Last week, I visited the MIT Media Laboratory in Cambridge, MA. Though Interpublic and McCann have been financial supporters of the lab throughout the years, I’ve never had the opportunity to visit and tour the facilities. With some clients funding research, I was given able to accompany a group of visitors to the lab for a one-day immersion session.
All I can say is, that’s some very cool stuff.
Though it’s impossible to grasp, in an eight-hour visit, all the work being conducted at the lab, we did get to sample many different research areas. Some of that research is direct applicable to interactive marketers.
Our guide was Dr. John Maeda, associate professor of design and computation and director of the Physical Language Workshop at the Media Lab. Maeda is spearheading research that embraces the concept of “simplicity.” As reported by The New York Times (May 20, 2004), “Despite the lip service paid to ‘ease of use,’ ‘plug and play,’ and ‘one-click shopping,’ simplicity is an endangered quality in the digital world… and it is time to break free from technology’s intimidating complexity.” Think Google: simple, quick, intuitive.
Maeda took us first to the Physical Language Workshop, where researchers are working on “tools for creating digital content in a networked environment, and the means by which the content can be leveraged.” Their primary areas of focus are “general digital media service architectures, global e-commerce, distance education, and visual information display systems.” We previewed a number of projects, ranging from “simple” applets to make sharing digital images easier, to more complex systems that would make organizing, searching, and sharing all digital information (video, audio, data, etc.) quicker, easier, and more intuitive. I knew I was looking at the next generation of search and digital asset management tools.
Next was the Interactive Experience Group, where we were greeted by Dr. Pattie Maes, an associate professor of Media Arts and Sciences. The goal of the Interactive Experience Group is to “radically rethink the human-machine interactive experience… creating systems that are more responsive to people’s needs and actions, and that become true ‘accessories’ for expanding our minds.” Within this group, much of the personalization intelligence (e.g., the engine that powers Amazon’s recommendation functions) was conceptualized and created. In fact, the technology for creating personalized Web experiences was completed at MIT in the early ’90s, though it didn’t become commercially widespread for 10 years. It’s now commonplace across the Web.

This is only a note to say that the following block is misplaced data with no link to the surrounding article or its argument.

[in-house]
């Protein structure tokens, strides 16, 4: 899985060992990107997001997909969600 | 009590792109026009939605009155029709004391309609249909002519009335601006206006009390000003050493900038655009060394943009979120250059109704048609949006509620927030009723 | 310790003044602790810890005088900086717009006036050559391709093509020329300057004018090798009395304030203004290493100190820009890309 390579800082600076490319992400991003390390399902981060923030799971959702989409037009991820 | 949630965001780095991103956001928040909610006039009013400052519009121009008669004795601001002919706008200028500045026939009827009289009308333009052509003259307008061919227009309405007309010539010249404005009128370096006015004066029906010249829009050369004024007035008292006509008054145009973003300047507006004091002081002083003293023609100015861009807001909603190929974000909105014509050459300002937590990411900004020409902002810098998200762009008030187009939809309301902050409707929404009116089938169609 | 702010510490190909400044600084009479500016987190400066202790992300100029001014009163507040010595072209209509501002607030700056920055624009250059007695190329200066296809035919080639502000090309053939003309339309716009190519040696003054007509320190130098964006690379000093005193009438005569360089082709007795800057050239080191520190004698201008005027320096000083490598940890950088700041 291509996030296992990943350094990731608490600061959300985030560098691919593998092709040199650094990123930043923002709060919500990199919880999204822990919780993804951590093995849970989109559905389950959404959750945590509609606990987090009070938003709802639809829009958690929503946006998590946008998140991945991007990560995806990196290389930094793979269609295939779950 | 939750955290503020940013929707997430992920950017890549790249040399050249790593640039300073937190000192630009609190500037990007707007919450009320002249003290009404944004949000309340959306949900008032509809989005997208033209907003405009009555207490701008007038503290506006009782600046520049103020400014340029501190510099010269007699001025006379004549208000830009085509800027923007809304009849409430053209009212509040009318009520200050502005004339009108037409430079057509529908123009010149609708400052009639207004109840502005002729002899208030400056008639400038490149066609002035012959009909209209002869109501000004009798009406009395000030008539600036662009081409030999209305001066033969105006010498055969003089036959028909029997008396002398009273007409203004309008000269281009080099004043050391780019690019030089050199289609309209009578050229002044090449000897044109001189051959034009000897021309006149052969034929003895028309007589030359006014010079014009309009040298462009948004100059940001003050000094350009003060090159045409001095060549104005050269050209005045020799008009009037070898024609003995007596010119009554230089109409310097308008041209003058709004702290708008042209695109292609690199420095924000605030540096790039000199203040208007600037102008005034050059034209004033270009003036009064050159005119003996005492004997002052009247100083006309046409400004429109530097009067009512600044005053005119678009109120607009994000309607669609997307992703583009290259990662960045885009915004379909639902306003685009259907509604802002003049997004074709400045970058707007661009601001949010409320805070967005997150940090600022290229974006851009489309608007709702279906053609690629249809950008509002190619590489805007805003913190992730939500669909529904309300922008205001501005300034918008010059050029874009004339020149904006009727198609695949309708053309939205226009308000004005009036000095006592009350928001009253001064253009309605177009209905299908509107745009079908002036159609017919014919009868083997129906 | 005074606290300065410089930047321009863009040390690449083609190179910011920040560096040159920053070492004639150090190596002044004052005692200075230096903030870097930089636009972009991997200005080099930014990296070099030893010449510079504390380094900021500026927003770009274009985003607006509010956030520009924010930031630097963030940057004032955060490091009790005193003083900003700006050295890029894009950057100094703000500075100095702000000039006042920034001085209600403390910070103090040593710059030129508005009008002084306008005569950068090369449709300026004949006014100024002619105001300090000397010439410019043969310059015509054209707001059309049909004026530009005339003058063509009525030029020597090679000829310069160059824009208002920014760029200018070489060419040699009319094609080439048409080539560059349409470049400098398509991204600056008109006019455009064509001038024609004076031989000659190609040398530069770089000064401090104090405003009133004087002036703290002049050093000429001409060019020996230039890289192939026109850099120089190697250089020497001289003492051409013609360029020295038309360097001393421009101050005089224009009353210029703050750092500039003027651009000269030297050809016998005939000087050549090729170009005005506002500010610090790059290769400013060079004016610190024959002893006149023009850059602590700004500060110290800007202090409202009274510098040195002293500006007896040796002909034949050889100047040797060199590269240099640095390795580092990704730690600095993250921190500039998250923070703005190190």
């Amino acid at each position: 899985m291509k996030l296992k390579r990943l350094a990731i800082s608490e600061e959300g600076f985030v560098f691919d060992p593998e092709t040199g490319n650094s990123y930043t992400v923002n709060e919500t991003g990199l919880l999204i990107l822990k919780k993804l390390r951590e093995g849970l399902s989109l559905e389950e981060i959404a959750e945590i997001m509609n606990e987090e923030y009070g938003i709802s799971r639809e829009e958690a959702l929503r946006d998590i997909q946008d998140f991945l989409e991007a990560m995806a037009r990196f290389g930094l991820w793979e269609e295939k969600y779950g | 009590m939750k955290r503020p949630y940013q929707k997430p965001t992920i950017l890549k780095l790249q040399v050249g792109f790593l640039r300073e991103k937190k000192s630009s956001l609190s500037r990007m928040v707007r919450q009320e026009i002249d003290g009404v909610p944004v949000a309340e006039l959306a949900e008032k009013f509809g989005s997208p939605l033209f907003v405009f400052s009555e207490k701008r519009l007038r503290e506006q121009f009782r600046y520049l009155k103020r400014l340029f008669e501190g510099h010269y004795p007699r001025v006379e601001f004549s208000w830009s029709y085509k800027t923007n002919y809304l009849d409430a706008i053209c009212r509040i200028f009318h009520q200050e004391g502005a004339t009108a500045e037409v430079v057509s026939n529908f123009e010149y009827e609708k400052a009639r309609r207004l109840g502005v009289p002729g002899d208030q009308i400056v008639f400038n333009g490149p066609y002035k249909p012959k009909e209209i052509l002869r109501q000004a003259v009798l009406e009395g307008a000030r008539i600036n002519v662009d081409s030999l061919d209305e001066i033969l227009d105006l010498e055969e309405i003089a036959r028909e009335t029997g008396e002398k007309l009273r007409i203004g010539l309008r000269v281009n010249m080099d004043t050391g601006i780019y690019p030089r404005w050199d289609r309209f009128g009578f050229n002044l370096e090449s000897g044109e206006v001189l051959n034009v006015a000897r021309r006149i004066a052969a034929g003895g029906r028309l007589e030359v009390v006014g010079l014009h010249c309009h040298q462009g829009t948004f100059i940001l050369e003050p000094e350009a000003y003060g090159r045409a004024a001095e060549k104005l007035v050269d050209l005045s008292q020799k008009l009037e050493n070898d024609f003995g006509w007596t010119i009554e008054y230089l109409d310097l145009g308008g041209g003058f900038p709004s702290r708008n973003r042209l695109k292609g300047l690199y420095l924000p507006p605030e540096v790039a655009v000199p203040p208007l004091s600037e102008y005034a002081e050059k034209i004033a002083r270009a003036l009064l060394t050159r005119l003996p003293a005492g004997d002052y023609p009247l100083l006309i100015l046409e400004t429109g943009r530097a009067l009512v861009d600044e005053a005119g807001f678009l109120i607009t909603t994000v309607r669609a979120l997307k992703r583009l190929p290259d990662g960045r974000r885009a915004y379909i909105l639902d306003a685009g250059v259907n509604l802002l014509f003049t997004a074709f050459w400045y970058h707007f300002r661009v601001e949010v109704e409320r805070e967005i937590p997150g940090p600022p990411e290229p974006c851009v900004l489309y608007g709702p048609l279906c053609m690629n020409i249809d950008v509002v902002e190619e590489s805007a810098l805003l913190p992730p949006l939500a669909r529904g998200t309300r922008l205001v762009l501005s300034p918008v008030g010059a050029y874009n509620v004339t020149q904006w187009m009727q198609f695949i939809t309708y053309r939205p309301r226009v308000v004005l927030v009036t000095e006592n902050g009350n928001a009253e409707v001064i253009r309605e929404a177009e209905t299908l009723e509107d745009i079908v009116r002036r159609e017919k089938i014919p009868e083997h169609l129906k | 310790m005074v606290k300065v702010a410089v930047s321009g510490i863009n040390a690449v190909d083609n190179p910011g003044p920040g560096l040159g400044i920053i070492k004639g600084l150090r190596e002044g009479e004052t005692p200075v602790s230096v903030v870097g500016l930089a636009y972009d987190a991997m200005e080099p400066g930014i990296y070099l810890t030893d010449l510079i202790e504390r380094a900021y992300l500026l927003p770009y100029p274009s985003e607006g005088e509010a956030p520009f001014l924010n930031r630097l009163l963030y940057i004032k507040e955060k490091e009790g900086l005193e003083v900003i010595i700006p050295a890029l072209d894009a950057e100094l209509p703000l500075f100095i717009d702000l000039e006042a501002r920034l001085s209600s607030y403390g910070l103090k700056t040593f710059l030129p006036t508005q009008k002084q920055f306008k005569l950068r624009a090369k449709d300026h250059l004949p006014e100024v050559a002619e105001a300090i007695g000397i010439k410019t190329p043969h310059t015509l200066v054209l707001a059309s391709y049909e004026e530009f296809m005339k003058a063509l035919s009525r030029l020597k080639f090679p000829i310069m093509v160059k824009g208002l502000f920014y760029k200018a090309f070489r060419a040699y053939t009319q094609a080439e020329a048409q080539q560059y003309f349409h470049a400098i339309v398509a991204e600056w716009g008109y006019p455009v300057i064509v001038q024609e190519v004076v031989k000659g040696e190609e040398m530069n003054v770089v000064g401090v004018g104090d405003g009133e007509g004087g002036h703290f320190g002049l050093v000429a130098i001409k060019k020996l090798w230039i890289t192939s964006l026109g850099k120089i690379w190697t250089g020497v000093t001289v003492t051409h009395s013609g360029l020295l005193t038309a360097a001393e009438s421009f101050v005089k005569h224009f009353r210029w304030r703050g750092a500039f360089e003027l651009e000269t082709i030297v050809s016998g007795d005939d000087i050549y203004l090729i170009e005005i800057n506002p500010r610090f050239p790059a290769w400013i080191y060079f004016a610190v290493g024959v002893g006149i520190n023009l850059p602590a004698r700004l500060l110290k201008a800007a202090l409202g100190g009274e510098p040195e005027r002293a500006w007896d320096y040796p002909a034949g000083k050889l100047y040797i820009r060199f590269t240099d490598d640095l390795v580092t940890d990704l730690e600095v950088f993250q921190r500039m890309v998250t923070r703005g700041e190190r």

Another project of particular interest was the interaction of RFID tags between a cellular device and a wearable personal accessory, such as a wristwatch or bracelet. The wristwatch is embedded with an RFID reader. When someone picks up an object with an RFID tag in the physical world, such as a book, the wristwatch reads the tag and communicates via Bluetooth with the cell phone. The cell phone display then gives a wealth of information about the book: reviews, summary, similar books, one-click ordering, and so on. The system’s possibilities are truly limitless.
The Sociable Media Group “investigates issues concerning society and identity in the networked world.” This area is red hot, with the proliferation of communities such as Friendster, orkut, Ryze, and Meetup, to name a few. Some of the specific projects we saw dealt with the visualization of “conversations” in the digital sphere (social networks, online newsgroups, message boards, email boxes, etc.). Looking back at our interactions with others and viewing them as constellations or connected grids (or any other visual metaphor) has tremendous implications for both the commercial and intelligence communities. I was astonished to see a five-year inbox converted into a graphical representation of “conversations” and the conclusions that can be drawn by looking at the data in that way.
It’s nearly impossible to do justice to the research being conducted at the MIT Media Lab in a forum such as this. I strongly encourage you to spend time on the lab Web site and browse around some of the research being conducted. All the people we met were warm, inviting, and open to discussion. I’m sure they’d welcome email from someone “in the trenches” so they can marry their laboratory experience and academic rigor with real-world applicability.
It’s not often you can peek at the future. Last week, I did — and it was awesome!
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